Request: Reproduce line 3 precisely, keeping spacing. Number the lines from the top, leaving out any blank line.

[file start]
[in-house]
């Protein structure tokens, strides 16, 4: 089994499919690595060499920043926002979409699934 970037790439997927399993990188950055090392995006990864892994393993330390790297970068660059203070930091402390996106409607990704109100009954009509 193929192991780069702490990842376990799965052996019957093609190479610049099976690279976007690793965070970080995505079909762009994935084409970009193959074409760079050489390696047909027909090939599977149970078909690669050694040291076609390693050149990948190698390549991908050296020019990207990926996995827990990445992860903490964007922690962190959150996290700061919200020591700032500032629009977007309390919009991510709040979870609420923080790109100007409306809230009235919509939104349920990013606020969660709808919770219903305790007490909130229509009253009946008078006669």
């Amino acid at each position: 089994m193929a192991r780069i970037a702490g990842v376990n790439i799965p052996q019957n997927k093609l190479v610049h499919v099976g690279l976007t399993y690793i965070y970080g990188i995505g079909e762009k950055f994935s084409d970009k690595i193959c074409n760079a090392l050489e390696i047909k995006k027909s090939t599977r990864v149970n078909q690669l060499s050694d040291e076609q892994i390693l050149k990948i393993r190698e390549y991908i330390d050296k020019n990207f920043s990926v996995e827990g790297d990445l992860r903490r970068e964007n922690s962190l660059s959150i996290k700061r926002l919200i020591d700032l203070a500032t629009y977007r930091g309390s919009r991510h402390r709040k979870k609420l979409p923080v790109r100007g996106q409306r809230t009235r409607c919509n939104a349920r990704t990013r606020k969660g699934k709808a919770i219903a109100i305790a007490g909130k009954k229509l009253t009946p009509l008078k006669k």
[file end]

């Amino acid at each position: 089994m193929a192991r780069i970037a702490g990842v376990n790439i799965p052996q019957n997927k093609l190479v610049h499919v099976g690279l976007t399993y690793i965070y970080g990188i995505g079909e762009k950055f994935s084409d970009k690595i193959c074409n760079a090392l050489e390696i047909k995006k027909s090939t599977r990864v149970n078909q690669l060499s050694d040291e076609q892994i390693l050149k990948i393993r190698e390549y991908i330390d050296k020019n990207f920043s990926v996995e827990g790297d990445l992860r903490r970068e964007n922690s962190l660059s959150i996290k700061r926002l919200i020591d700032l203070a500032t629009y977007r930091g309390s919009r991510h402390r709040k979870k609420l979409p923080v790109r100007g996106q409306r809230t009235r409607c919509n939104a349920r990704t990013r606020k969660g699934k709808a919770i219903a109100i305790a007490g909130k009954k229509l009253t009946p009509l008078k006669k």